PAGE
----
litigation." (Opinion at 12, FN 5). In December 2003, Plaintiff,
filed his action against Siebert in the New York State Supreme
Court. That court held a hearing in 2004 during which Plaintiff
discharged his counsel and proceeded pro se. Plaintiff, still
pro se, filed his Complaint in this court on November 17, 2004.
The following year, on March 22, 2005, Defendants Siebert, Bono,
Koske, and Ms. Siebert filed their motion to dismiss Plaintiff's
Complaint. On March 31, 2005, Defendant National Financial
Services ("NFS") joined in the motion to dismiss Plaintiff's Complaint. The initial return date for the motions was April 25,
2005. As a result of the case having been reassigned on April 13,
2005, a new return date of June 27, 2005 was set. Plaintiff filed
a last minute motion to withdraw as pro se and retain counsel
on June 20, 2005, only one week prior to the return date for the
motions. Plaintiff had approximately three months to retain
counsel as he contemplated his opposition to Defendants' motions,
and more than a year to obtain counsel since the filing of his
Complaint in this Court. Although Plaintiff's opposition was
originally due on April 11, 2005 (on account of the April 25,
2005 return date), Plaintiff did not seek counsel and still was
pro se when he filed his opposition more than two months later
on June 20, 2005.
Courts in this circuit have not permitted a litigant to prolong
the resolution of a matter because counsel has not been obtained.
See Morris v. American Postal Workers Union, AFL-CIO, 1991 WL
157310, *2 (E.D.Pa. 1991). Plaintiff submits a letter dated June
21, 2005, addressed to him from Morgan W. Bentley, Esq. as
evidence that he had obtained counsel as of June 21, 2005 (prior
to the June 27, 2005 return date on Defendants' motion to
dismiss). See Walzer July 15, 2005. Oral arguments on the
motion were held on June 27, 2005 and Plaintiff appeared alone.
Almost three months have passed since that time and there is
still no attorney of record, and Plaintiff filed the current
motions as a pro se plaintiff. Plaintiff had a fair and
reasonable time to obtain counsel in this matter and may obtain
counsel to represent him at any time. Plaintiff will not be
permitted to subvert the procedures of the Court through his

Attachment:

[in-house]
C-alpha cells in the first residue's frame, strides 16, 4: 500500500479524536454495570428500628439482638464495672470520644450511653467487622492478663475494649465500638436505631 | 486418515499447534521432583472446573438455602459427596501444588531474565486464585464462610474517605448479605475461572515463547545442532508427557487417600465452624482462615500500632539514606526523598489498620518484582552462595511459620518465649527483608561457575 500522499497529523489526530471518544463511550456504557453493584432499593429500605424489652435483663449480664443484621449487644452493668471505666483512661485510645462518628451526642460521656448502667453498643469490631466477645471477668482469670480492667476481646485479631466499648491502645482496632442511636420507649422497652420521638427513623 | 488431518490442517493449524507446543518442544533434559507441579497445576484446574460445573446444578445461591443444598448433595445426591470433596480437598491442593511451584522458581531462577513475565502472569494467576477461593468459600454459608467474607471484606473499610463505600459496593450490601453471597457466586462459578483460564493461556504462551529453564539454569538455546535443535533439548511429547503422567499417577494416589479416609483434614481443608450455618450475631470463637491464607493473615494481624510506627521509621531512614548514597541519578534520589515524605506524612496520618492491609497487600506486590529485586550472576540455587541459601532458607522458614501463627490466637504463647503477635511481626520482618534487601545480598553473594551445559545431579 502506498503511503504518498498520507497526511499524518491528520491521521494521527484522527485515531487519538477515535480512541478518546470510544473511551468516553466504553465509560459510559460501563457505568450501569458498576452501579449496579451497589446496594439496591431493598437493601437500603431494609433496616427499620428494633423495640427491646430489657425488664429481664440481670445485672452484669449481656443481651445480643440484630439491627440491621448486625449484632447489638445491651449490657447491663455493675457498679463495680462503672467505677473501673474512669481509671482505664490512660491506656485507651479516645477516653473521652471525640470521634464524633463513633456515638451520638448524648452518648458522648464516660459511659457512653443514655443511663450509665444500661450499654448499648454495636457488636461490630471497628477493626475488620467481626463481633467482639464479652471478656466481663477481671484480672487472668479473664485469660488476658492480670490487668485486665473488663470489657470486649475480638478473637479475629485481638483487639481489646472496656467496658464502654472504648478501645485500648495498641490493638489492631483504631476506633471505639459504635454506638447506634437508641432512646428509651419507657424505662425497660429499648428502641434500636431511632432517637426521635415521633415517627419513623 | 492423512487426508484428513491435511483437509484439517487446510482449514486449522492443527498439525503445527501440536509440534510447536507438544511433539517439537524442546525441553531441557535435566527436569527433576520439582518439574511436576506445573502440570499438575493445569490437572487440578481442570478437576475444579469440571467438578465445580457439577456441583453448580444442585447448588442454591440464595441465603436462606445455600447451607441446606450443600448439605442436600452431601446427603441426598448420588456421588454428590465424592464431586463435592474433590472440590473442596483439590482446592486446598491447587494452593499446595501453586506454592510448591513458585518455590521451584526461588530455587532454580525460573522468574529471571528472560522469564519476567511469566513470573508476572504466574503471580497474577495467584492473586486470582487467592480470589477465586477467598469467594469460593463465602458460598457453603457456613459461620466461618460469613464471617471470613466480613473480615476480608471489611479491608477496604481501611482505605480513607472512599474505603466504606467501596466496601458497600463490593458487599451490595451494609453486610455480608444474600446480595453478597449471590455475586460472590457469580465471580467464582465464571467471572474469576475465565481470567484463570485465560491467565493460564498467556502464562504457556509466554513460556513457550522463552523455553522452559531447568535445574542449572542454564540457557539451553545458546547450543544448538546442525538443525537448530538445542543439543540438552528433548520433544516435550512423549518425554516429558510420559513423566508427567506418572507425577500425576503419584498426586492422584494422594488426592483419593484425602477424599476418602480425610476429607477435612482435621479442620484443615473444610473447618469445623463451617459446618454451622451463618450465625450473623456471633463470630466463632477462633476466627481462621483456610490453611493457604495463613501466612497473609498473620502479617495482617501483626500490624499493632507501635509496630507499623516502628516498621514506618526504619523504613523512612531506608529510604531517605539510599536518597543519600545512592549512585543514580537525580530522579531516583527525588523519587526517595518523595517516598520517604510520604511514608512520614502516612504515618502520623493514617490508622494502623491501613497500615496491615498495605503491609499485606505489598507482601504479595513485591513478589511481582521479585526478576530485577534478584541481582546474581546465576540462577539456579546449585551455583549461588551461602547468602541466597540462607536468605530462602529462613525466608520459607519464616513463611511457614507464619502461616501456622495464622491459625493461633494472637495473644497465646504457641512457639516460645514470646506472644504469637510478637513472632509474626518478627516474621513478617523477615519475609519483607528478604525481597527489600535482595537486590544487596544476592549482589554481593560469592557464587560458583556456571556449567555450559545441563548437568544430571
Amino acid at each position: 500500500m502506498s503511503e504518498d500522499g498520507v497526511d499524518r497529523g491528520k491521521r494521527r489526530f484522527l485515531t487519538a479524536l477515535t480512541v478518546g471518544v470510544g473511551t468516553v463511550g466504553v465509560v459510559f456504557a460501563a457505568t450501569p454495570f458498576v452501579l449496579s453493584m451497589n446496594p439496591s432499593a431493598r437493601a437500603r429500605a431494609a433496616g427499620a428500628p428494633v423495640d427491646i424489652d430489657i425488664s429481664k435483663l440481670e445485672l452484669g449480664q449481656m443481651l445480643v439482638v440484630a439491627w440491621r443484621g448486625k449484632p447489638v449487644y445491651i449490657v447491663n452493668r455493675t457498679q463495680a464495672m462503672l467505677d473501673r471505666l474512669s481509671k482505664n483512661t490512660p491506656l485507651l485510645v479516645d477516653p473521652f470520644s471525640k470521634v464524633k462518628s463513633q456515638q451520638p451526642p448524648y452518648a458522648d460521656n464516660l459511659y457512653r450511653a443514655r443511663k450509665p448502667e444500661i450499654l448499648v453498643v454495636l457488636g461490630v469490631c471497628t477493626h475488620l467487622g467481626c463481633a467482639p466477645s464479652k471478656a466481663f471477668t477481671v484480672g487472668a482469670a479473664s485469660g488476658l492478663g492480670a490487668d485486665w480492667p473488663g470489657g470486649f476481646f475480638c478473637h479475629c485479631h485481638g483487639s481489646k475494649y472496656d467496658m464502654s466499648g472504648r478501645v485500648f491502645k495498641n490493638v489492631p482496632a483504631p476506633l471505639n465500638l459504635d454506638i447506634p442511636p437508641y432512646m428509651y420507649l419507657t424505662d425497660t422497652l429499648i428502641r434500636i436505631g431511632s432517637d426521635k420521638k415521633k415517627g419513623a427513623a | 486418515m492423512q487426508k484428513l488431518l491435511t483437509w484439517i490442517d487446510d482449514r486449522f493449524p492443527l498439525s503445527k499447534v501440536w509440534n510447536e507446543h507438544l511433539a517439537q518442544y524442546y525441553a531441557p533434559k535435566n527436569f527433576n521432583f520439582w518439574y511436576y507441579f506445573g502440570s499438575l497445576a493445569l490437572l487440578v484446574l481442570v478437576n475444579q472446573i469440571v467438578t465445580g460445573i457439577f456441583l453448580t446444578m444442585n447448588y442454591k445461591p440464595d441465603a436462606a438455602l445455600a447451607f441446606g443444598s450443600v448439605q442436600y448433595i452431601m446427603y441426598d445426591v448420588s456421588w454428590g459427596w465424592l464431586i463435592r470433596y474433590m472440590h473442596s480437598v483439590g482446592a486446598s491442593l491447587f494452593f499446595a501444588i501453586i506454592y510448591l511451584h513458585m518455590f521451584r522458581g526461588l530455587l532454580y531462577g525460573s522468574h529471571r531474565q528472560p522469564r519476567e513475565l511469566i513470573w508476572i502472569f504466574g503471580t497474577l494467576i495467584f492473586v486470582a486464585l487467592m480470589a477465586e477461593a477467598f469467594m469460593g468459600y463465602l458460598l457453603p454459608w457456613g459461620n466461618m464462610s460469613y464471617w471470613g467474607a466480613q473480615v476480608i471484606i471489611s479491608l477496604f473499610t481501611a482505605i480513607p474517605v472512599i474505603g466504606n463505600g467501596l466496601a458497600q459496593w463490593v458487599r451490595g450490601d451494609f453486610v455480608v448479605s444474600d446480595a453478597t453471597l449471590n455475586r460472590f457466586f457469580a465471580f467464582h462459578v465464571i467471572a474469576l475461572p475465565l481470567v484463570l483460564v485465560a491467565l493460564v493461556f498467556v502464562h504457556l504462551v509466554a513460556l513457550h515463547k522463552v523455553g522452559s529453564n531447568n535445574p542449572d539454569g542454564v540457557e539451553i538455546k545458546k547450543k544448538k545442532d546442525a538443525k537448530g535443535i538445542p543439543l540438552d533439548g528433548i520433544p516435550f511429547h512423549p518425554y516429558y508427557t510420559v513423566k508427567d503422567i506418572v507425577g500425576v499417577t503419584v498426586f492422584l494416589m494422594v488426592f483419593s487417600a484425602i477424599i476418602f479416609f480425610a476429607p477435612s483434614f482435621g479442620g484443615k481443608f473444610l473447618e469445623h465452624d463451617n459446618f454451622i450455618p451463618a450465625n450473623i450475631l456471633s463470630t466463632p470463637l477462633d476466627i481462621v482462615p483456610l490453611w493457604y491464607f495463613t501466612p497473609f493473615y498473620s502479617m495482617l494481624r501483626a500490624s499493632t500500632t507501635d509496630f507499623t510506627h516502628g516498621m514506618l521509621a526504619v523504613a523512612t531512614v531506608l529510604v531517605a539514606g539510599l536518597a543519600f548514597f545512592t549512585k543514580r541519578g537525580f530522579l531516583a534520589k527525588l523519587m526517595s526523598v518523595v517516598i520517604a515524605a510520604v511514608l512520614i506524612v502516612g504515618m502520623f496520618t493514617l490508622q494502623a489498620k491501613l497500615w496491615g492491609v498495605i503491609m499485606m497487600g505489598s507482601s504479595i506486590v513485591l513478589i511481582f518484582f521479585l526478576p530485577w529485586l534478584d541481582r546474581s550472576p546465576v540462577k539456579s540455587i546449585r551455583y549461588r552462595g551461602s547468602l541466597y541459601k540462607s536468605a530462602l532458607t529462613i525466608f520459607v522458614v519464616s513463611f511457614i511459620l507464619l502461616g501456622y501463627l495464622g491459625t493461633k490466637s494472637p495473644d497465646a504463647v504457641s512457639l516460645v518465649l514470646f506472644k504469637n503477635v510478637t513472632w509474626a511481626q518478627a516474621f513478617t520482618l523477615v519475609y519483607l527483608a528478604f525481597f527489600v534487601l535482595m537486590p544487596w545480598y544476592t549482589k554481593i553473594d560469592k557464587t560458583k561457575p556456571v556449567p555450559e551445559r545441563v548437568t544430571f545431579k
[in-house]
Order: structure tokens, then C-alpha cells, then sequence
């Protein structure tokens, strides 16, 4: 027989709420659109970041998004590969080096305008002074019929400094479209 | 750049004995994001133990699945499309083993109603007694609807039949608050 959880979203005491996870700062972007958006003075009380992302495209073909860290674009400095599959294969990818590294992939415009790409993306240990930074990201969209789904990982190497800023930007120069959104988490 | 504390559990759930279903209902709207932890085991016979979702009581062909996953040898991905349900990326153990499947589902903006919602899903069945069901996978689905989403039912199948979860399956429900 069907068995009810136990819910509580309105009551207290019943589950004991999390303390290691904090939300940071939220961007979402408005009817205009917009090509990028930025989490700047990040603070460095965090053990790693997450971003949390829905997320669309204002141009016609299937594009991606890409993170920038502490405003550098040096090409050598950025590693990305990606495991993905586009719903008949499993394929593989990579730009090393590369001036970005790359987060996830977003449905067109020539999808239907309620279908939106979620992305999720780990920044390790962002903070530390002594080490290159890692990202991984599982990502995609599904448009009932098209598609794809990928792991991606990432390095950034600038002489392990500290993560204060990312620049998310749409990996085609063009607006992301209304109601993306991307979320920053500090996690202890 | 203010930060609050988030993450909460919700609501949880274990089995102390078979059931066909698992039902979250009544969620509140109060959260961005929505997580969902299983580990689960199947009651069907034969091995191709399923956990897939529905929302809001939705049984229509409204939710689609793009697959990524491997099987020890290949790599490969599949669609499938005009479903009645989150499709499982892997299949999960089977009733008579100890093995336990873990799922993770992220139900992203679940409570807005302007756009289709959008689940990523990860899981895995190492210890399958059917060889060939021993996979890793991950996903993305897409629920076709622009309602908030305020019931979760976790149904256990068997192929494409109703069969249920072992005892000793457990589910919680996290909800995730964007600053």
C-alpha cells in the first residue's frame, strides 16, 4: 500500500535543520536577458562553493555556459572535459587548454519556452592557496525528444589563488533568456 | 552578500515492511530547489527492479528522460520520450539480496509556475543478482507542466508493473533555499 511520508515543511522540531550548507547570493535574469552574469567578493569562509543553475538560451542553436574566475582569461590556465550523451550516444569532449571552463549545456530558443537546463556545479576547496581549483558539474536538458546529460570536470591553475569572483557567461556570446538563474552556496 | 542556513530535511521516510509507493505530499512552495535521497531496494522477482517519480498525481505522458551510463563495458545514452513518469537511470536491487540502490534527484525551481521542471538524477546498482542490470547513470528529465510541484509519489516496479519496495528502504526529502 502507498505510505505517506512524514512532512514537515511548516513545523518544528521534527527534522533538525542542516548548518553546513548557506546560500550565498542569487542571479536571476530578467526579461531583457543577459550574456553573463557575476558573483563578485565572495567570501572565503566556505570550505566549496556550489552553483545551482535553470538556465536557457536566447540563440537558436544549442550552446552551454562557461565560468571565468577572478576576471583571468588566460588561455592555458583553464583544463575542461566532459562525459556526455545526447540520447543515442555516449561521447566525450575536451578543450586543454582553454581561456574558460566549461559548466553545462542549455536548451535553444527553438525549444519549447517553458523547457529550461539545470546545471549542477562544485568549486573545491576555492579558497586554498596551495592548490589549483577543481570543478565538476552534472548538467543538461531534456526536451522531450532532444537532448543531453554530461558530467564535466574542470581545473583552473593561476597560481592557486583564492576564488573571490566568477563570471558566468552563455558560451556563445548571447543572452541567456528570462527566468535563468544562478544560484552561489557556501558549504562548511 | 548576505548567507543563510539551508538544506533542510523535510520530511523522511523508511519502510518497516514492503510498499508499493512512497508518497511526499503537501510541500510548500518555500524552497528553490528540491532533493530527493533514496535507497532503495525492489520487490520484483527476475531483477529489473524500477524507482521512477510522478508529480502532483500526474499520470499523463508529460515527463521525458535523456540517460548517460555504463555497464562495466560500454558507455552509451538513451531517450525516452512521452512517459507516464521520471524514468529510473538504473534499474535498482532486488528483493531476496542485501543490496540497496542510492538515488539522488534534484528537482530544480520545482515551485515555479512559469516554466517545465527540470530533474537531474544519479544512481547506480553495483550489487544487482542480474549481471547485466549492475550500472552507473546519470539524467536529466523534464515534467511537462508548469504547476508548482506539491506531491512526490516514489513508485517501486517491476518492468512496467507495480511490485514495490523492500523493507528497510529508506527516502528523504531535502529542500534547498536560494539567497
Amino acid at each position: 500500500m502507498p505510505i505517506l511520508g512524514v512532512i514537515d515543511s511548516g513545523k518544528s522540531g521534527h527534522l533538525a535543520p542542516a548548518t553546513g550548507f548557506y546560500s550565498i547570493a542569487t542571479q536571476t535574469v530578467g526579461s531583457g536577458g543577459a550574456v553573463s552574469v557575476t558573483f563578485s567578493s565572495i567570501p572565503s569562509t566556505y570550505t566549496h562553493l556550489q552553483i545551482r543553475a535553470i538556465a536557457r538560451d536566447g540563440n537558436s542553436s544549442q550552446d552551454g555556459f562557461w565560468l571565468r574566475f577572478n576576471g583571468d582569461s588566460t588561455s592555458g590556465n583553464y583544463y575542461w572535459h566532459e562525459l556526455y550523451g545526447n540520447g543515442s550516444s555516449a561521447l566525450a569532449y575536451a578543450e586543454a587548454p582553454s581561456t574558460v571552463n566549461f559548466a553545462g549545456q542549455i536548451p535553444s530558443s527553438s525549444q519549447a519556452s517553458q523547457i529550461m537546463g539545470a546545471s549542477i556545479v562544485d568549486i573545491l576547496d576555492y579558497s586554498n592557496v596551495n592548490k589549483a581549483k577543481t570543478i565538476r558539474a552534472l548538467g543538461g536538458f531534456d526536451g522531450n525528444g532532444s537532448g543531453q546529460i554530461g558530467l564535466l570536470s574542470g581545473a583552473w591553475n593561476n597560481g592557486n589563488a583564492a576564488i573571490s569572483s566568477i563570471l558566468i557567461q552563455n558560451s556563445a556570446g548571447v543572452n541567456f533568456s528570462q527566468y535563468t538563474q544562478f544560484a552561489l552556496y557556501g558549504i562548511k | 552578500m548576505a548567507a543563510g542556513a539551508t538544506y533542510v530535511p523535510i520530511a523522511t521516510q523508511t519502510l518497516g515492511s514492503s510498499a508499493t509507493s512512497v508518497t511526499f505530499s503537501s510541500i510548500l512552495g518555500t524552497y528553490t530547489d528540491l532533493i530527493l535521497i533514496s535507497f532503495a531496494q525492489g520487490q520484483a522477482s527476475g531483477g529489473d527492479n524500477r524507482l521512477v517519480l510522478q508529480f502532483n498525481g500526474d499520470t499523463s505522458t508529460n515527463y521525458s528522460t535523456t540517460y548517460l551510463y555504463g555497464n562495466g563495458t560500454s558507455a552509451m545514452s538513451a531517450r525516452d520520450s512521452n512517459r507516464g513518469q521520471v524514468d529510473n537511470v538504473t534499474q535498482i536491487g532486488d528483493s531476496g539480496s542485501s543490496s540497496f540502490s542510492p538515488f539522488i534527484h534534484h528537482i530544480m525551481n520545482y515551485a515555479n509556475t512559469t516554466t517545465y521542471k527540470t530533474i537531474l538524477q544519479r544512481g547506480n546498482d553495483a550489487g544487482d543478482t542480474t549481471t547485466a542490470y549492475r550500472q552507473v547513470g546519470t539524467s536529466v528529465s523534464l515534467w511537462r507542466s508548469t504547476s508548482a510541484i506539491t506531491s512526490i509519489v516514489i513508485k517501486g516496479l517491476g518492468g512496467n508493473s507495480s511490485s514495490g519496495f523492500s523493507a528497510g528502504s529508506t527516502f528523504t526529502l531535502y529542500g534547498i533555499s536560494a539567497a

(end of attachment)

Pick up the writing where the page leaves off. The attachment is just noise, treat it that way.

inability to hire and retain counsel as a result of to his
willful termination of counsel retained to represent him. See
Wilkerson v. Klem, 412 F.3d 449, 460 (3d Cir. 2005).
Plaintiff has informed the Court that he has, for the second
time, dismissed his counsel and now he seeks an extension of time to hire counsel "who can
better edit and present his Reargument Motion into one document".
See Walzer, Emergency Adjournment Request Motion at 2. This
Court is well equipped to read and has in fact read all of the
papers that Plaintiff has submitted.
ii. Dismissal with prejudice
Plaintiff contends that this Court erred when it dismissed his
Complaint with prejudice. "New Jersey reposes within the
discretion of its trial courts the "decision whether to dismiss
with or without prejudice." Dowdell v. Univ. of Med. and
Dentistry, 94 F.Supp.2d 527, 533 (D.N.J. 2000), citing
Cornblatt v. Barow, 153 N.J. 218, 244 (1998). The New York
State Court ordered that the matter go to arbitration. Such an
order was final on the merits and therefore, when the same matter
appeared before this Court, the law required that that portion of
Plaintiff's Complaint be dismissed with prejudice because it
could not be relitigated in this court because there had been a
final judgment on the merits.*fn1 See Opinion 6-12.
In this case, there was a final disposition on the issue of
arbitrability in the New York State court and Plaintiff is barred
from bringing or maintaining that portion of his Complaint here.
With respect to the Court's June 30, 2005 order, the Court
clarifies that Plaintiff's Complaint with respect to the issue of
arbitrability is dismissed with prejudice and his complaint on
the merits is dismissed without prejudice. Upon examining the papers submitted on this motion, Plaintiff
does not claim an intervening change in law or put forth any new
evidence regarding the other motions that this court denied: 1)
motion to amend the complaint, 2) motion to adjourn and for
additional time to answer, 3) motion for sanctions and 4) motion
for default judgment. There is no manifest injustice or clear
error of law regarding any of those motions, because Plaintiff's
claims with respect to the issue of arbitrability would be
futile, thereby eliminating his need to amend the Complaint or
extend the time to answer or adjourn. Plaintiff has provided the
court with no new information alleging that the Court made an
error sufficient to grant his motion, and therefore his motion
cannot succeed on the third ground and must be denied.*fn2
C. Motion for extension of time to file appeal
On August 9, 2005 Plaintiff filed a motion for extension of
time to file his appeal of this Court's June 30, 2005 order with
the Court of Appeals for the Third Circuit. He sought the
extension to pay the filing fee pending disposition of his motion
for reargument addressed herein. On August 12, 2005 Plaintiff
filed notice with this Court of his payment of the filing fee,
and on or about August 22, 2005, this Court was notified by the
Court of Appeals of the docketing of Plaintiff's appeal.
Accordingly, Plaintiff's motion is denied as moot.
D. Motion for extension of time to answer and/or to bar
Defendants' opposition On September 2, 2005, Plaintiff filed a motion seeking an
extension of time to answer due to the effect Hurricane Katrina
had on his family.*fn3 In the same motion Plaintiff moved to
bar Defendants' opposition to his motion for reargument. The
court notes that Defendants filed their opposition in a timely
manner, on August 29, 2005.*fn4 On September 6, 2005
Plaintiff submitted a comprehensive and comprehensible
preliminary reply to Defendants' opposition to his motion. The
totality of Plaintiff's papers address the grounds on which he
seeks reconsideration and the court has examined all of
Plaintiff's submissions and considered all of his
arguments.*fn5 Granting Plaintiff's motion for an extension
of time to answer would be futile.
For the reasons set forth above, Plaintiff's motions are
denied. An appropriate order will be entered.